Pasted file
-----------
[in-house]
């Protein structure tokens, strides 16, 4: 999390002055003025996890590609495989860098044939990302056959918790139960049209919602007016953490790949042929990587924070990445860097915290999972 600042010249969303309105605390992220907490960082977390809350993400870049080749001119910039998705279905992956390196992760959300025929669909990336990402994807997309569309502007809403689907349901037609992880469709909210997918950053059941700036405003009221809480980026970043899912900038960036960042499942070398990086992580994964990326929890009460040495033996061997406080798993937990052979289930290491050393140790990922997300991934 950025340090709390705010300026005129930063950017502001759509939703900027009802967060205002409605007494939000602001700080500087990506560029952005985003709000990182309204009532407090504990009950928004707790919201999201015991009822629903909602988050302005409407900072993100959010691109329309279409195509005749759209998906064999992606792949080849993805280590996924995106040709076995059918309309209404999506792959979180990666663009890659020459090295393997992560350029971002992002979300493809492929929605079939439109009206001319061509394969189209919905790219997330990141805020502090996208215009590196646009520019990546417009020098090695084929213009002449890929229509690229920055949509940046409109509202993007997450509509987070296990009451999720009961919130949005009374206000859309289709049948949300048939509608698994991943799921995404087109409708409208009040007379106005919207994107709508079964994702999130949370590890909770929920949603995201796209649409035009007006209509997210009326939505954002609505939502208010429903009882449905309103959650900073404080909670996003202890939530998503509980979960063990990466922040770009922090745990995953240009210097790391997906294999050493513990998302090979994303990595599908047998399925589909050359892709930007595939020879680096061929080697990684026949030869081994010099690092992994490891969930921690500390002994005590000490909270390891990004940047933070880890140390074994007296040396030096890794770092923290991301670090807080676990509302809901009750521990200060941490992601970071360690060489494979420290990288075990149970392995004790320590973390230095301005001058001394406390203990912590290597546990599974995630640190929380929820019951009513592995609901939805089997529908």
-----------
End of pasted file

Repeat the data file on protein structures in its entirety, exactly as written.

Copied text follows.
[in-house]
């Protein structure tokens, strides 16, 4: 999390002055003025996890590609495989860098044939990302056959918790139960049209919602007016953490790949042929990587924070990445860097915290999972 600042010249969303309105605390992220907490960082977390809350993400870049080749001119910039998705279905992956390196992760959300025929669909990336990402994807997309569309502007809403689907349901037609992880469709909210997918950053059941700036405003009221809480980026970043899912900038960036960042499942070398990086992580994964990326929890009460040495033996061997406080798993937990052979289930290491050393140790990922997300991934 950025340090709390705010300026005129930063950017502001759509939703900027009802967060205002409605007494939000602001700080500087990506560029952005985003709000990182309204009532407090504990009950928004707790919201999201015991009822629903909602988050302005409407900072993100959010691109329309279409195509005749759209998906064999992606792949080849993805280590996924995106040709076995059918309309209404999506792959979180990666663009890659020459090295393997992560350029971002992002979300493809492929929605079939439109009206001319061509394969189209919905790219997330990141805020502090996208215009590196646009520019990546417009020098090695084929213009002449890929229509690229920055949509940046409109509202993007997450509509987070296990009451999720009961919130949005009374206000859309289709049948949300048939509608698994991943799921995404087109409708409208009040007379106005919207994107709508079964994702999130949370590890909770929920949603995201796209649409035009007006209509997210009326939505954002609505939502208010429903009882449905309103959650900073404080909670996003202890939530998503509980979960063990990466922040770009922090745990995953240009210097790391997906294999050493513990998302090979994303990595599908047998399925589909050359892709930007595939020879680096061929080697990684026949030869081994010099690092992994490891969930921690500390002994005590000490909270390891990004940047933070880890140390074994007296040396030096890794770092923290991301670090807080676990509302809901009750521990200060941490992601970071360690060489494979420290990288075990149970392995004790320590973390230095301005001058001394406390203990912590290597546990599974995630640190929380929820019951009513592995609901939805089997529908």